EU, UK misread Russia, Lords say

Lord Tugendhat [House of Lords/Roger Harris]

A major report by the House of Lords has accused the UK and EU of “sleep-walking” into the crisis in Ukraine.

The report said the EU must be prepared to increase sanctions on Russia if the situation on the ground deteriorates.

Lord Tugendhat, Chairman of the House of Lords EU Sub-Committee on External Affairs, said a lack of expertise in both the UK Foreign Office and EU led to a “catastrophic misreading of the mood” in Russia in the build up to the crisis.

“EU Member States displayed a worrying lack of political oversight regarding the Commission’s negotiations with Ukraine on the Association Agreement,” said Lord Tugendhat.

The report also condemned the actions of Russia saying “the dismemberment of a sovereign independent state is unacceptable.”

>> Read: Ukraine calls for UN peacekeepers to enforce truce

The reports says Russia is increasingly defining itself as a rival to the EU, something member states had been slow to react to.

NATO expansion and EU expansion have become conflated in Russia, with both perceived as a security threat.

“The EU’s relationship with Russia has for too long been based on the optimistic premise that Russia has been on a trajectory towards becoming a democratic ‘European’ country,” the report said. While the economic relationship between the EU and Russia had flourished, the political partnership and promotion of good governance, the rule of law and economic liberalisation had failed.

The report praised the united response of EU member states towards Russia and called for “intensive dialogue” over the issue of Crimea. It called for the EU to make greater efforts to engage with the Eurasian Union, despite Russia failing to meet its WTO commitments. The report said the current stance risked “creating new dividing lines on the continent.”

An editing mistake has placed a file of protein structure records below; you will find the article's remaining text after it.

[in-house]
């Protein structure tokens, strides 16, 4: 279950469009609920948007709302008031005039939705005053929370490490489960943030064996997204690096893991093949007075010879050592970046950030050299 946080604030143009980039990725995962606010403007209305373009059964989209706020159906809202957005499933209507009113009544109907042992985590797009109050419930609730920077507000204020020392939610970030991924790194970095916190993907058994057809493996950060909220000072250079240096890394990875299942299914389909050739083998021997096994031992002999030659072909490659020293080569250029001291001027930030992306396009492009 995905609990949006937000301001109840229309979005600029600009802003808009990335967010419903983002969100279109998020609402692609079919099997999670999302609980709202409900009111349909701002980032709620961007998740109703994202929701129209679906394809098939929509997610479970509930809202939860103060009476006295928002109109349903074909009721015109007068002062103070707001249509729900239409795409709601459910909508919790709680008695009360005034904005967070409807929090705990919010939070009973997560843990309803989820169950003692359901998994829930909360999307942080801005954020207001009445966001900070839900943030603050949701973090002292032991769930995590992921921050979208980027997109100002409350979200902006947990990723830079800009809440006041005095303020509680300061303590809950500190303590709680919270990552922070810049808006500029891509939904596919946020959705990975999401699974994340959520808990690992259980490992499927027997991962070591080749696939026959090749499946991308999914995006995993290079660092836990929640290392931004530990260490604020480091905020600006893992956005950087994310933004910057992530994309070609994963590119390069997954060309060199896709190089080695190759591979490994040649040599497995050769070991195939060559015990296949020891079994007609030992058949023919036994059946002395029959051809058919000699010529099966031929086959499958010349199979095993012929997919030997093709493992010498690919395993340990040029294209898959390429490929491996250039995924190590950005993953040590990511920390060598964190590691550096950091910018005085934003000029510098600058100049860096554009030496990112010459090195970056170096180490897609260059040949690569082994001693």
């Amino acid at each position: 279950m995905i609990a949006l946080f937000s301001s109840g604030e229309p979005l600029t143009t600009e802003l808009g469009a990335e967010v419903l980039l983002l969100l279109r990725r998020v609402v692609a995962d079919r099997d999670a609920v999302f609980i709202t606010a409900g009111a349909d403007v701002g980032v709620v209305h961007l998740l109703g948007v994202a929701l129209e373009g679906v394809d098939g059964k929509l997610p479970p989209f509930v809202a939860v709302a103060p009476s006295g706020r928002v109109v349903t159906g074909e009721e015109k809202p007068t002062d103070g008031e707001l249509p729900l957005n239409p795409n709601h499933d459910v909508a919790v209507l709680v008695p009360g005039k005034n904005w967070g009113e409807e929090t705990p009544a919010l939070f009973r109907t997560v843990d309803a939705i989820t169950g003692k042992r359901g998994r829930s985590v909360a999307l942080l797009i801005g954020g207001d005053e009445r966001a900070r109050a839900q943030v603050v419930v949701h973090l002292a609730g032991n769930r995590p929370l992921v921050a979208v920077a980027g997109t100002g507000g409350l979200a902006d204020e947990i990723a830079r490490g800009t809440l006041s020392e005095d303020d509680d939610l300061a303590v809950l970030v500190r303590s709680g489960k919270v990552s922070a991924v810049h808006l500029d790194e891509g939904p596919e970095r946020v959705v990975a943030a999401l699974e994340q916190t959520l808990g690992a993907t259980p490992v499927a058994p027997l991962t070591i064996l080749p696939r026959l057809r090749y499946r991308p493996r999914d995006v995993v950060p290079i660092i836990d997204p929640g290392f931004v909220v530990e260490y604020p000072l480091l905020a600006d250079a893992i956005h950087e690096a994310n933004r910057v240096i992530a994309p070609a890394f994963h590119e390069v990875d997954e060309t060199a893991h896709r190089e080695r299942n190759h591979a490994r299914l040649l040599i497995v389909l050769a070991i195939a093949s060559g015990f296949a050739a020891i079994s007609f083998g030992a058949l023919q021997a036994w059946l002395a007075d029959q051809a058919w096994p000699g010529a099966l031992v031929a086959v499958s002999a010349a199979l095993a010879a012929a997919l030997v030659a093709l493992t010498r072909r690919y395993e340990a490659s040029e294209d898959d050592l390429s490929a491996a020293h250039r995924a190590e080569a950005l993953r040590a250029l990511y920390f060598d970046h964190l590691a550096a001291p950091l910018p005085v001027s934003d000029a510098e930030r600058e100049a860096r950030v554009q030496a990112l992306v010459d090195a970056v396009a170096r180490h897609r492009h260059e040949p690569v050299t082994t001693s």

>> Read: Russia starts supplying gas to Eastern Ukraine ‘as humanitarian aid’

The Committee stressed the need for the EU to look beyond the present crisis by undertaking work on the terms on which its relationship with Russia should be conducted in the long term. 

“Looking to the future, Ukraine will need a huge assistance package from the EU,” said Lord Tugendhat.

“Ukraine must attempt reform and tackle corruption as part of any deal. Russian corruption too must be confronted.”


The crisis in Ukraine erupted after its former President Viktor Yanukovich cancelled plans to sign trade and political pacts with the EU in November 2013 and instead sought closer ties with Russia, triggering protests that turned bloody and drove him from power.

Moscow annexed Crimea in March following a referendum staged after Russian forces established control over the Black Sea peninsula in the biggest East-West crisis since the Cold War.

Pro-Russian militants control buildings in more than ten towns in eastern Ukraine after launching their uprising on 6 April. On 11 May, pro-Moscow rebels declared a resounding victory in a referendum in Donetsk and Luhansk, which the West called illegal and illegitimate.

The fighting has escalated sharply after Ukrainian President Petro Poroshenko ordered on 1 July an assault on separatists. The EU's resolve to punish Russia strengthened after the downing in Ukraine on 17 July of a Malaysia Airlines passenger plane, killing all 298 people on board. 194 of the passengers were from the Netherlands.

Western leaders say pro-Russian rebels almost certainly shot the airliner down by mistake with a Russian-supplied surface-to-air missile. Moscow has blamed Kyiv for the tragedy.

On 27 August, NATO and the U.S. said Russian incursions into Ukraine took an "overt and obvious form" and on 28 August Poroshenko said Russia had invaded Ukraine.

A cease fire was agreed on 13 February, but appears not to be holding. 

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